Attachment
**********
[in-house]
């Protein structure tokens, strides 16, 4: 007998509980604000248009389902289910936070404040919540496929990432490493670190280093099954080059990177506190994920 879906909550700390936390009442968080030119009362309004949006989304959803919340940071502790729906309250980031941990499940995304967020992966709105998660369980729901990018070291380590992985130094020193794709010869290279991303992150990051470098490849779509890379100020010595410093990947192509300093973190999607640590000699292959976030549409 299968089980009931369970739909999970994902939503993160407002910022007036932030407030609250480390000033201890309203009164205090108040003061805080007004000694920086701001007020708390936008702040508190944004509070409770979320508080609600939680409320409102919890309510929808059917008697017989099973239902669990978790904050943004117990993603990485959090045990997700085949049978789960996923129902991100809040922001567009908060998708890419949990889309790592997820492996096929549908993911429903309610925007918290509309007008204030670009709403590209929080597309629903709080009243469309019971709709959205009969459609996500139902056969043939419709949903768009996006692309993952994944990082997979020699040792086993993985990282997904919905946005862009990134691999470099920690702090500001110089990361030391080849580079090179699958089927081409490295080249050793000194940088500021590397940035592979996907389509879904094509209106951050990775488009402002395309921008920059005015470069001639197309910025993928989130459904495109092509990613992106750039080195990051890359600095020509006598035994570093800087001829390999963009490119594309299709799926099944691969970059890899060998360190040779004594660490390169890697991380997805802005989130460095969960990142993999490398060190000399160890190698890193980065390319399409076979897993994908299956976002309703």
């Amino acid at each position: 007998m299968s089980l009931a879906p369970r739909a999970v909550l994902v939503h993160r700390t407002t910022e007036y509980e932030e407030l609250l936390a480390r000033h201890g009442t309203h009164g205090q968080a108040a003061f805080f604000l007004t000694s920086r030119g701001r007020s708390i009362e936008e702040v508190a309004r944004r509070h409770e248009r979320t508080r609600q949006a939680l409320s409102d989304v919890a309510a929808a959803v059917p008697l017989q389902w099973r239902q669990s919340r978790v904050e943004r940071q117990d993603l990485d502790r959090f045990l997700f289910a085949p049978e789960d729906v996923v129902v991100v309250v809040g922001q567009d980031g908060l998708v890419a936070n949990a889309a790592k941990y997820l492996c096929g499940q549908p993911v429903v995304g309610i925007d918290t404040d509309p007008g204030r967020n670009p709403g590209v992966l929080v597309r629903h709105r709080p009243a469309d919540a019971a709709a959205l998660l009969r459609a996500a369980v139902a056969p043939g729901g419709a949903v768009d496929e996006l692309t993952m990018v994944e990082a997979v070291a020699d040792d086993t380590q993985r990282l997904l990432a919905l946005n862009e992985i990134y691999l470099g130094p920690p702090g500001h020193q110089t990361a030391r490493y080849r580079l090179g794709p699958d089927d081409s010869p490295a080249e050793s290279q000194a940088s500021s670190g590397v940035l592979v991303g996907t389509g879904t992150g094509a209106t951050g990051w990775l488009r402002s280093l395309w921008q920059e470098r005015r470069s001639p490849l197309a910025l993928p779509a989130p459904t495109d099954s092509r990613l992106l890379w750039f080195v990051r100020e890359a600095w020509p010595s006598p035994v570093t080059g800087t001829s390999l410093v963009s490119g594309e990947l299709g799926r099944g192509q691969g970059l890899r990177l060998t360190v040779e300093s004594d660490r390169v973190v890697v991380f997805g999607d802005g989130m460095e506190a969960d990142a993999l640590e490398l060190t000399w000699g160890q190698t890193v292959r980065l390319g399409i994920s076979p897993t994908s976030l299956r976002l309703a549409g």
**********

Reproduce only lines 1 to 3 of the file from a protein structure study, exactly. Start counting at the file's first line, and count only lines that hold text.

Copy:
[in-house]
């Protein structure tokens, strides 16, 4: 007998509980604000248009389902289910936070404040919540496929990432490493670190280093099954080059990177506190994920 879906909550700390936390009442968080030119009362309004949006989304959803919340940071502790729906309250980031941990499940995304967020992966709105998660369980729901990018070291380590992985130094020193794709010869290279991303992150990051470098490849779509890379100020010595410093990947192509300093973190999607640590000699292959976030549409 299968089980009931369970739909999970994902939503993160407002910022007036932030407030609250480390000033201890309203009164205090108040003061805080007004000694920086701001007020708390936008702040508190944004509070409770979320508080609600939680409320409102919890309510929808059917008697017989099973239902669990978790904050943004117990993603990485959090045990997700085949049978789960996923129902991100809040922001567009908060998708890419949990889309790592997820492996096929549908993911429903309610925007918290509309007008204030670009709403590209929080597309629903709080009243469309019971709709959205009969459609996500139902056969043939419709949903768009996006692309993952994944990082997979020699040792086993993985990282997904919905946005862009990134691999470099920690702090500001110089990361030391080849580079090179699958089927081409490295080249050793000194940088500021590397940035592979996907389509879904094509209106951050990775488009402002395309921008920059005015470069001639197309910025993928989130459904495109092509990613992106750039080195990051890359600095020509006598035994570093800087001829390999963009490119594309299709799926099944691969970059890899060998360190040779004594660490390169890697991380997805802005989130460095969960990142993999490398060190000399160890190698890193980065390319399409076979897993994908299956976002309703």
């Amino acid at each position: 007998m299968s089980l009931a879906p369970r739909a999970v909550l994902v939503h993160r700390t407002t910022e007036y509980e932030e407030l609250l936390a480390r000033h201890g009442t309203h009164g205090q968080a108040a003061f805080f604000l007004t000694s920086r030119g701001r007020s708390i009362e936008e702040v508190a309004r944004r509070h409770e248009r979320t508080r609600q949006a939680l409320s409102d989304v919890a309510a929808a959803v059917p008697l017989q389902w099973r239902q669990s919340r978790v904050e943004r940071q117990d993603l990485d502790r959090f045990l997700f289910a085949p049978e789960d729906v996923v129902v991100v309250v809040g922001q567009d980031g908060l998708v890419a936070n949990a889309a790592k941990y997820l492996c096929g499940q549908p993911v429903v995304g309610i925007d918290t404040d509309p007008g204030r967020n670009p709403g590209v992966l929080v597309r629903h709105r709080p009243a469309d919540a019971a709709a959205l998660l009969r459609a996500a369980v139902a056969p043939g729901g419709a949903v768009d496929e996006l692309t993952m990018v994944e990082a997979v070291a020699d040792d086993t380590q993985r990282l997904l990432a919905l946005n862009e992985i990134y691999l470099g130094p920690p702090g500001h020193q110089t990361a030391r490493y080849r580079l090179g794709p699958d089927d081409s010869p490295a080249e050793s290279q000194a940088s500021s670190g590397v940035l592979v991303g996907t389509g879904t992150g094509a209106t951050g990051w990775l488009r402002s280093l395309w921008q920059e470098r005015r470069s001639p490849l197309a910025l993928p779509a989130p459904t495109d099954s092509r990613l992106l890379w750039f080195v990051r100020e890359a600095w020509p010595s006598p035994v570093t080059g800087t001829s390999l410093v963009s490119g594309e990947l299709g799926r099944g192509q691969g970059l890899r990177l060998t360190v040779e300093s004594d660490r390169v973190v890697v991380f997805g999607d802005g989130m460095e506190a969960d990142a993999l640590e490398l060190t000399w000699g160890q190698t890193v292959r980065l390319g399409i994920s076979p897993t994908s976030l299956r976002l309703a549409g």